David and Wendy Mills lost their 16-year-old daughter, Kailee, six months ago when she unbuckled her seat belt for a brief moment to take a selfie with friends on the way to a Halloween party near Houston.
Tuesday, the couple planned to share their story at the capitol to help the Texas Department of Transportation kick off its annual “Click it or Ticket” campaign. This year the agency is displaying 929 pairs of white shoes at the kickoff event, each pair representing a life lost on Texas roads last year that might have been saved by a seat belt.
“It is something so preventable,” TxDOT spokesperson Diann Hodges said.
For Kailee, it might have been prevented if not for the photo. Her parents taught her to wear her seat belt, and except in that moment, she did. “Losing a child is the worst thing a human being can go through,” David Mills told KXAN outside the capitol Tuesday morning.
Standing in front of the rows of white shoes, he and his wife remembered their “absolute ray of sunshine,” taken from them last October. “She just loved to make people smile and laugh. She was the light of our life,” David Mills said.
The couple turned to advocacy because, they say, Kailee’s death was preventable, and they don’t want others to hurt like they do. Mornings, they said, are especially hard, waking up to a reality they don’t want to believe.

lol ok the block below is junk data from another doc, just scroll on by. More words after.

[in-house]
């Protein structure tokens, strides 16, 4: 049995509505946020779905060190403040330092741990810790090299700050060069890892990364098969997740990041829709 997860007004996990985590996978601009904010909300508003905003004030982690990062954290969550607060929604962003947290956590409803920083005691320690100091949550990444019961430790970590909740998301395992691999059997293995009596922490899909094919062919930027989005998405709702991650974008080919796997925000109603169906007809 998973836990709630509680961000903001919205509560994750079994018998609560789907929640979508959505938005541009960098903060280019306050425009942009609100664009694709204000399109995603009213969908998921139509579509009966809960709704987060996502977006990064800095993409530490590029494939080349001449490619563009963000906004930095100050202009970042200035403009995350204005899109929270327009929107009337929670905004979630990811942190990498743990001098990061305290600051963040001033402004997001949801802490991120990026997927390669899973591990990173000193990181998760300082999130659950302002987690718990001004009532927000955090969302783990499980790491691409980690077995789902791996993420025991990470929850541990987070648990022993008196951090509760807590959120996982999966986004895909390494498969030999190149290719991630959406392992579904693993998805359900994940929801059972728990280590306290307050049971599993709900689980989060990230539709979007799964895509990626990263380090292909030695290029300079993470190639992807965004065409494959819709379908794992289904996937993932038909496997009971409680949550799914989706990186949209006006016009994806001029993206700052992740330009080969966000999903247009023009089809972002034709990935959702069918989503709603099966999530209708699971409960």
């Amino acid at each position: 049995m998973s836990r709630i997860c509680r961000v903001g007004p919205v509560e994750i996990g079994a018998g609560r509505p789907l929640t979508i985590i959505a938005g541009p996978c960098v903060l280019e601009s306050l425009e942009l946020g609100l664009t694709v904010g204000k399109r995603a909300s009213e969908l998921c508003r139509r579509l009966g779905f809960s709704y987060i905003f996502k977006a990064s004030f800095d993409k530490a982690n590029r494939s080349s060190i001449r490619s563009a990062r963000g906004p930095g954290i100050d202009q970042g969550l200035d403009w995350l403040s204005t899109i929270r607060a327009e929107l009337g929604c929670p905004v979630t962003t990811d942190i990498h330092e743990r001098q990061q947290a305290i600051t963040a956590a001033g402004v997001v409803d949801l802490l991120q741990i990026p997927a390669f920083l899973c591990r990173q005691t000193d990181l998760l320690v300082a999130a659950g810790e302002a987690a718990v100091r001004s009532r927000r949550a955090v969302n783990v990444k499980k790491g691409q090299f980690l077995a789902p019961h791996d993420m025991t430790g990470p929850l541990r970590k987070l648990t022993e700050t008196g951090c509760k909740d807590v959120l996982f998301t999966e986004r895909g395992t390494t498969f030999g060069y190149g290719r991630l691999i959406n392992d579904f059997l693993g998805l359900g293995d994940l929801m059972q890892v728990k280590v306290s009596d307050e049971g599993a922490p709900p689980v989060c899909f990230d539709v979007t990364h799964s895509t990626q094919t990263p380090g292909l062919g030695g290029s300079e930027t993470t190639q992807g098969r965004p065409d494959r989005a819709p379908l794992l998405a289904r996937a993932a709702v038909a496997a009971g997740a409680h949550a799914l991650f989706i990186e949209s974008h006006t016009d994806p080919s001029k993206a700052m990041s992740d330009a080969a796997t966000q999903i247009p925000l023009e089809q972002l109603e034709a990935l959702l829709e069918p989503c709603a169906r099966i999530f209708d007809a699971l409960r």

“It’s devastating. It’s something that we have to relive over and over again,” Wendy Mills said. “And I never want anyone to have to go through that.”
Along with the advocacy portion of this year’s campaign, law enforcement will step up its ticketing efforts between May 21 and June 3 to drive home the fact that one person not wearing a seat belt in a car can cost the driver $200.
Hodges said 92 percent of people in Texas say they wear their seat belts. Doing so can increase your chances of surviving a crash by 45 percent, or as much as 60 percent in rollover-prone trucks.
The agency’s message is simple: Wear a seat belt every time you’re in a car, no matter where you’re sitting.
“It’s not just the drivers or the front-seat passengers. Back-seat passengers can also cause injury or death to others in the vehicle if they’re not buckled in,” Hodges said.
“As you can see, this is a conversation that we don’t have enough,” David Mills said, motioning to the hundreds of pairs of shoes behind him. “We want to share Kailee’s story to hopefully impact one life. If we can save one life, this is all worth it.”
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